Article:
The Baptism of Thomas Clark Saxton

Thomas Clark Saxton, son of George Saxton and Ada May Gibson, was baptized in the Methodist Church on the same day as his mother.

Baptismal Record for Thomas Clark Saxton

The Birth and Baptismal Record for Thomas Clark Saxton

SOURCE: The Methodist Church Serving Frelighsburg, Quebec, Canada. Baptismal Records. 1881. Thomas Clark Saxton. FHL US/CAN Film 2027346 Item 3, Family History Library, Salt Lake City, Utah.

Click on the link for a PDF copy of the Birth and Baptismal Record for Thomas Clark Saxton – 1881.  the record states:

Fourth folio [H?] [@@@]

Baptism:- T. C. Saxton

Thomas Clark, son of George Saxton of St. Armand West in the county of Missisquoi and province of Quebec and of Ada May Gibson his wife, born on the seventh day of October Eighteen hundred and seventy eight and was baptized on the twenty-first day of March Eighteen hundred and eighty-one in the presence of the subscribing witnesses by me
[Signed] J.E Richardson
Meth. Minister

Witnesses:- [Signed] Adie May Saxton [Signed] Thomas Hightman

Thomas Clark was baptized on the same day as Ada May, his mother, was baptized.  His mother served as a witness, and the second witness, Thomas Hightman, also witnessed Ada May’s baptism.

Since Thomas Clark Saxton was baptized only 2-1/2 years after birth, the date of birth provided in this record is probably fairly accurate.

One lingering question I have is:  Did the child’s father attend the baptism?  The mother signed the baptismal records as a witness but the father did not.

Copyright © 2007 by Stephen J. Danko

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2 Responses to The Baptism of Thomas Clark Saxton

  1. Barbara Poole says:

    Hi Steve,

    Here is a posting of yesterday, a listing of Alburg cemetery records (so time appropriate, I think). Maybe there will be something here for you.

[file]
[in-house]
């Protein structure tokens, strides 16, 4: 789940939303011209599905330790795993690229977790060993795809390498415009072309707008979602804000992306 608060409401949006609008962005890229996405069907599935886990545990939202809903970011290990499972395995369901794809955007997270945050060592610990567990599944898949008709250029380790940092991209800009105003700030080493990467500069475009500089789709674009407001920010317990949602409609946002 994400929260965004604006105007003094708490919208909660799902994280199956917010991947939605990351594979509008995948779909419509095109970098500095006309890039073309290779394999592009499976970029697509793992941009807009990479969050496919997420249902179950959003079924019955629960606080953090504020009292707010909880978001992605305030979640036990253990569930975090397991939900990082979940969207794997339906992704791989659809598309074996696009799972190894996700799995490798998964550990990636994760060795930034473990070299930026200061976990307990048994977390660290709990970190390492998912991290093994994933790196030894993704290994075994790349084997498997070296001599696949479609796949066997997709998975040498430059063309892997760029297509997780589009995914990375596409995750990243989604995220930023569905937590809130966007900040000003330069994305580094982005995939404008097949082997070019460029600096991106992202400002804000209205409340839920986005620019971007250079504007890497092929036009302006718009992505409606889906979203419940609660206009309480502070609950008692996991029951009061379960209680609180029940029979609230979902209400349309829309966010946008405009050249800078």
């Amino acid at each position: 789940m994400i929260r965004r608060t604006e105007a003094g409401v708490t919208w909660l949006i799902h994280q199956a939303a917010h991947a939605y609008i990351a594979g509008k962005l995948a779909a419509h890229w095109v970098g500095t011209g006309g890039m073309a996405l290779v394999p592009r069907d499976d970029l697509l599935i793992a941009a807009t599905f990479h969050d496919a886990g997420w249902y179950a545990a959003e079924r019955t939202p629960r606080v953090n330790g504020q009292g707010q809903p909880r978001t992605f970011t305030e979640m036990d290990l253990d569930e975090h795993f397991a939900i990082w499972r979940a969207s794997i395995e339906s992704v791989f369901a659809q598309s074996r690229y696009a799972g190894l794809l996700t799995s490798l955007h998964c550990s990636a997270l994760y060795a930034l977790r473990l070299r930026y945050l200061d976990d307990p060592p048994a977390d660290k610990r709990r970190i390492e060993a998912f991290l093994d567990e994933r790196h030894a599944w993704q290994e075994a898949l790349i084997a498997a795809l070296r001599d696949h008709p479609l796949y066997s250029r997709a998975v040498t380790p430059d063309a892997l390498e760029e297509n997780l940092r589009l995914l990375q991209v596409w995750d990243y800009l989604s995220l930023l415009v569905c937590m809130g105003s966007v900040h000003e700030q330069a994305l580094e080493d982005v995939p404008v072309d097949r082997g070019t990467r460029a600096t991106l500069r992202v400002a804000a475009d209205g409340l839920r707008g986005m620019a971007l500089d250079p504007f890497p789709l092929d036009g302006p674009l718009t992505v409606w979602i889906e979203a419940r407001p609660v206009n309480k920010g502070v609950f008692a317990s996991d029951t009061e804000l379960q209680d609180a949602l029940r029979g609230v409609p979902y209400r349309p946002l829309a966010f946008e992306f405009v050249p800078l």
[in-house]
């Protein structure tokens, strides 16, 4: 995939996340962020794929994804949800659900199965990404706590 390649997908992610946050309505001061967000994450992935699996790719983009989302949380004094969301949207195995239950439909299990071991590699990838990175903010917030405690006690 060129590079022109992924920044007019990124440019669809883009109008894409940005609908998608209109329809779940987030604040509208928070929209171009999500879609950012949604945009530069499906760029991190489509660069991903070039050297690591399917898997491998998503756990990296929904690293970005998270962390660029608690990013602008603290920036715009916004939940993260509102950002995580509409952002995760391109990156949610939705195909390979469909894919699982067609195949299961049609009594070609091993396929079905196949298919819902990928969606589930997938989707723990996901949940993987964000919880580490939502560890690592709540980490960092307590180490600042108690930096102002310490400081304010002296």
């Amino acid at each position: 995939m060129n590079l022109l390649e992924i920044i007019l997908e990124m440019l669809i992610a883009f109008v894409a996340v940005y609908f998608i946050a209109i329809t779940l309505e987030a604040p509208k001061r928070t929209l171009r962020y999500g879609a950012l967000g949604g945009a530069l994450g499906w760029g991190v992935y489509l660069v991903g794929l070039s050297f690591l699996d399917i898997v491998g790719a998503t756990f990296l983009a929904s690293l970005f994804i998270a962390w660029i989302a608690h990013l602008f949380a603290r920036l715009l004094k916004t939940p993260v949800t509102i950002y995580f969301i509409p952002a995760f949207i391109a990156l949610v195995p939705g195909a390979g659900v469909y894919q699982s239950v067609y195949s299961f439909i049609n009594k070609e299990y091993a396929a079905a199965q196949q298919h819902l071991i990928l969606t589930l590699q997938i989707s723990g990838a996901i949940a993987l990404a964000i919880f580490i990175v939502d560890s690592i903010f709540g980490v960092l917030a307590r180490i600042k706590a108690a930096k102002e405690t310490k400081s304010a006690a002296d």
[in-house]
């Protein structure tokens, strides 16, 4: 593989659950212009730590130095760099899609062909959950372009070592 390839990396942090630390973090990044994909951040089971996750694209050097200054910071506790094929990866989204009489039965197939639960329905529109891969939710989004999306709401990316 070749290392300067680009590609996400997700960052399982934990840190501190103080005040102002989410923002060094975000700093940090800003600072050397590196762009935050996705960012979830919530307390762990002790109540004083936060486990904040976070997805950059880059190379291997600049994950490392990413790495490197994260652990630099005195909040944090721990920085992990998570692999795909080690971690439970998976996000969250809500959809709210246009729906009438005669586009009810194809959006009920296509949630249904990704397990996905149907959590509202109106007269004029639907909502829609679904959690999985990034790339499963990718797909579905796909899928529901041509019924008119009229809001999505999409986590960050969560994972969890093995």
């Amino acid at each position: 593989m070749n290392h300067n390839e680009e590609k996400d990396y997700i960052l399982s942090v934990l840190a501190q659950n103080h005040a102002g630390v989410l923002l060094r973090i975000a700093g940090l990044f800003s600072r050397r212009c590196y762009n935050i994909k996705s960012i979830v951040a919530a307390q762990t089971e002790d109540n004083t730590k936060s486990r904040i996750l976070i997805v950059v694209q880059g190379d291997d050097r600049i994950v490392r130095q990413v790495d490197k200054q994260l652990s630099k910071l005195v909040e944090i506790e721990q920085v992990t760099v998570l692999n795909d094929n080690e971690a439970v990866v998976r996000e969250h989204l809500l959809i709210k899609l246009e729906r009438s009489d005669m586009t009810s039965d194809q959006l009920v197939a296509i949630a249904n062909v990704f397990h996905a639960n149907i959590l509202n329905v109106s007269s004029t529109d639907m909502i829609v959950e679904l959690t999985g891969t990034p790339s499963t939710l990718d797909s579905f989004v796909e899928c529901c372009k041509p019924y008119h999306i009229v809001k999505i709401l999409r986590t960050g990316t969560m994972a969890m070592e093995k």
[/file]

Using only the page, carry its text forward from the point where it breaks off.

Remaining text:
“Well, David Ellis has been busy once again, and has transcribed cemetery records found within Alburg, VT records. Our folks moved back and forth over the border and while some families began in Alburg and ended up in the Townships, there were some that went the reverse route.

    I have placed his transcription in the Archives on the web site, but if you want to check them out quickly now:

    Questions, corrections, etc., should be directed to David. His email address is on the site.”

    Now for a question. I am wondering how you get such great images of the Canadian records. I have seen many, and know they are on microfilm. My question is, are you printing all your images from the reader first and then taking pictures with your camera? FYI, these Canadian records are also at NEHGS.

  2. Thanks for the great link to Alburg, Vermont cemetry records, Barbara! I noticed some familiar surnames in the list and I’ll have to check it out in more detail later.

    To get these images, I used the reader/burner at the Family History Library. I was lucky these microfilms were of such good quality. I have some other images that are barely readable, though.

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